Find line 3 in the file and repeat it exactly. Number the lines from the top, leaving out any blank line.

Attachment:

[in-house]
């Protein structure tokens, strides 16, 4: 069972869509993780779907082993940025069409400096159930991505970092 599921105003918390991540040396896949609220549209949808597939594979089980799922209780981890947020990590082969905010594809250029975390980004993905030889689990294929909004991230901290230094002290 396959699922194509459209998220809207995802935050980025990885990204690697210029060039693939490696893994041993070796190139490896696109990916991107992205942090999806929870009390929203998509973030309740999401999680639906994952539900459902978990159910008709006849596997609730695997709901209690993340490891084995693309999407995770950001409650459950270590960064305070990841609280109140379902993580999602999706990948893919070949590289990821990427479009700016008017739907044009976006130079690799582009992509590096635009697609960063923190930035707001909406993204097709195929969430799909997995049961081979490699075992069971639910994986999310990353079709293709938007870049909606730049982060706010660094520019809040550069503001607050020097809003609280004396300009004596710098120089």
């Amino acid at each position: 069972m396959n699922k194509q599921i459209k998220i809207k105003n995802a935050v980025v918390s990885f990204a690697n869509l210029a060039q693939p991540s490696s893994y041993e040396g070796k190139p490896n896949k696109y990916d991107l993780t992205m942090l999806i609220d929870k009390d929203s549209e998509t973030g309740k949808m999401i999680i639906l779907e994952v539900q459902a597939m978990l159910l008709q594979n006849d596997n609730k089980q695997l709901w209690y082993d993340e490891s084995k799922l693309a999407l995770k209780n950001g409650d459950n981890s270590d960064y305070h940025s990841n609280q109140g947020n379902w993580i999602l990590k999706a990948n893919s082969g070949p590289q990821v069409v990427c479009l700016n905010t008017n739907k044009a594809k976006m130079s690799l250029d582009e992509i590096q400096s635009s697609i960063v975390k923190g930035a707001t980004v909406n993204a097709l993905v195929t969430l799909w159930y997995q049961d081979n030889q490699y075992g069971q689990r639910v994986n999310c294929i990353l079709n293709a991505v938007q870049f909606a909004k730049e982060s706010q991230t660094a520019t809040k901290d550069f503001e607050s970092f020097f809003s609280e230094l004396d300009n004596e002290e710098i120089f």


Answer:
């Amino acid at each position: 069972m396959n699922k194509q599921i459209k998220i809207k105003n995802a935050v980025v918390s990885f990204a690697n869509l210029a060039q693939p991540s490696s893994y041993e040396g070796k190139p490896n896949k696109y990916d991107l993780t992205m942090l999806i609220d929870k009390d929203s549209e998509t973030g309740k949808m999401i999680i639906l779907e994952v539900q459902a597939m978990l159910l008709q594979n006849d596997n609730k089980q695997l709901w209690y082993d993340e490891s084995k799922l693309a999407l995770k209780n950001g409650d459950n981890s270590d960064y305070h940025s990841n609280q109140g947020n379902w993580i999602l990590k999706a990948n893919s082969g070949p590289q990821v069409v990427c479009l700016n905010t008017n739907k044009a594809k976006m130079s690799l250029d582009e992509i590096q400096s635009s697609i960063v975390k923190g930035a707001t980004v909406n993204a097709l993905v195929t969430l799909w159930y997995q049961d081979n030889q490699y075992g069971q689990r639910v994986n999310c294929i990353l079709n293709a991505v938007q870049f909606a909004k730049e982060s706010q991230t660094a520019t809040k901290d550069f503001e607050s970092f020097f809003s609280e230094l004396d300009n004596e002290e710098i120089f």